Bishop’s final extant 1962 letter to her aunt is dated 22 September, from Rio. Nearly two months had passed since the previous epistle and she acknowledged right at the top that “it is ages since I wrote to you.” It was so long that Elizabeth Naudin “even telephoned this week saying that [Aunt] Mary said that you said you hadn’t heard from me!”  The family kept tabs, of a sort, on each other. Bishop confessed the silence had been caused by “lots of reasons.” The principle one, however, was the most complex, the visit of “my friend Robert Lowell his wife (also named Elizabeth), his 5½ year old daughter, Harriet, & a Radcliffe girl named Tony, to look after Harriet.” She couldn’t remember what she had already told her aunt about them, but noted that they had come “for one month, supposedly.” In the end, “they stayed on for two months,” because “apparently [they] had a good time.”

Bishop quickly observed that she was “awfully fond” of Lowell “of course,” but she had to “be frank with you!”: “it was pretty much of a strain.” She declared that she and Lota were “worn out.” Lota managed to get “off to work every afternoon” (the job with the park), “but I was right here.” Bishop took the brunt of their need to be entertained.

The Lowells had “stayed at Copacabana Palace,” where they “had a big apartment.” She and Lota had hosted them at Samambaia, “but only one week-end in all that time” (in addition to three trips to Cabo Frio, where they went “out on a boat”). This outline of accommodation and itinerary was not, however, what mattered to Bishop, as tiring as it was. She described her friends as “very bright, and ‘intellectual’,” positive enough attributes; but not sufficient qualities for parenting: “they have no more idea how to manage a small child, how to treat a small child, than a couple of fish.”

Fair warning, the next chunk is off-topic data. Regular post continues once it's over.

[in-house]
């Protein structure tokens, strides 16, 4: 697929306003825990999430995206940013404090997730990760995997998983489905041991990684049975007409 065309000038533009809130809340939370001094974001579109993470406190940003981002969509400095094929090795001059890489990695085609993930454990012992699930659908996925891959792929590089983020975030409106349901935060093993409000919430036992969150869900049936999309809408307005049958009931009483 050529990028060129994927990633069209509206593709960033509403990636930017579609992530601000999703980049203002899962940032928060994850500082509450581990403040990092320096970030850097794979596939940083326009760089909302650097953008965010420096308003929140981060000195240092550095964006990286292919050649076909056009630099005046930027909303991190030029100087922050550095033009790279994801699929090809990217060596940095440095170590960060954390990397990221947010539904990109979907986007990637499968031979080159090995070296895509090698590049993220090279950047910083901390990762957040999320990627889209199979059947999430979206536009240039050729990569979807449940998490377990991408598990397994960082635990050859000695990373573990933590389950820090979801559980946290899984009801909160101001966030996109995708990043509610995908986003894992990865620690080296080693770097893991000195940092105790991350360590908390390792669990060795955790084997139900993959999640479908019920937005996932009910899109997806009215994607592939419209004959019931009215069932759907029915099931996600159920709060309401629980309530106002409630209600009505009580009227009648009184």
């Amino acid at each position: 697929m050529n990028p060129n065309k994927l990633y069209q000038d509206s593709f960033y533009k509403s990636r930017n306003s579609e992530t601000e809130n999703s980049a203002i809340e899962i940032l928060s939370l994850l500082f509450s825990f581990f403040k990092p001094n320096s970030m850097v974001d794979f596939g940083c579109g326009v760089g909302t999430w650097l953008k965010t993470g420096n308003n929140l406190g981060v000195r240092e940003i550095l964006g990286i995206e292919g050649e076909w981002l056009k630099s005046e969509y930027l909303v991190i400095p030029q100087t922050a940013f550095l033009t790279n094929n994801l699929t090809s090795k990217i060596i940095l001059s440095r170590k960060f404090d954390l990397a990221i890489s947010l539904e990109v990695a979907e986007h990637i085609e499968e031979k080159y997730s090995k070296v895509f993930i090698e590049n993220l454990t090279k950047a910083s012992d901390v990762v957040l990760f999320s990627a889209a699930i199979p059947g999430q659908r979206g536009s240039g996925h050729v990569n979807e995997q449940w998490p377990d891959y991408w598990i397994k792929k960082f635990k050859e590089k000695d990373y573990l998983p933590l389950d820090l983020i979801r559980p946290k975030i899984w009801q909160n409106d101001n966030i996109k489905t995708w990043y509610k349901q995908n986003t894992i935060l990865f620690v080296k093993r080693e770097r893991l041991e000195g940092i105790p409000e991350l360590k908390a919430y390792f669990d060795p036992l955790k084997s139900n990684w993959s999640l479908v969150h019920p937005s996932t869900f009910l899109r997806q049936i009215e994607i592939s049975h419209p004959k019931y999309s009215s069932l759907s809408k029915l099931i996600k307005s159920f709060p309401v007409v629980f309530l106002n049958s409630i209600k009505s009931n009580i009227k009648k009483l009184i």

(Copacabana Palace, circa 1960s)
“Poor little girl!” was Bishop’s take, because she was “about the worst child anyone has ever seen.” Bishop felt she and Lota were “pretty tough, and used to having children around,” but even these two seasoned babysitters “could only take one week-end.” Bishop quickly added that “no one blames the little girl,” describing her as “miserably unhappy.” But even conceding these assessments, “no one can stay in the room with her for more than ten minutes at a stretch.” Poor Harriet indeed! 
(Robert and Harriett Lowell)
When the one-month stay stretched into two, Bishop reported that they “sort of ran out of entertainment.” Bishop knew Lowell better than she knew Hardwick, but she “knew” enough to anticipate that this wife “wouldn’t like things here very much,” and that she was a “nagger.” Makes one wonder why the Lowells extended their stay.

If all of this was not difficult enough to navigate, Bishop paused briefly with “Well —” and then declared she would tell Grace “the worst,” adding immediately, “but please don’t repeat it to Mary because it would get back here, probably.” That eventuality was real enough from the opening of this very letter. Word got around, even across vast stretches of space-time. Bishop told Grace that she was trying to keep this “worst” as “quiet as I can,” even though it was really “no secret.” She just didn’t “want to talk about it here.” Upon reflection, she conceded that “everyone in N.Y. probably knows already!”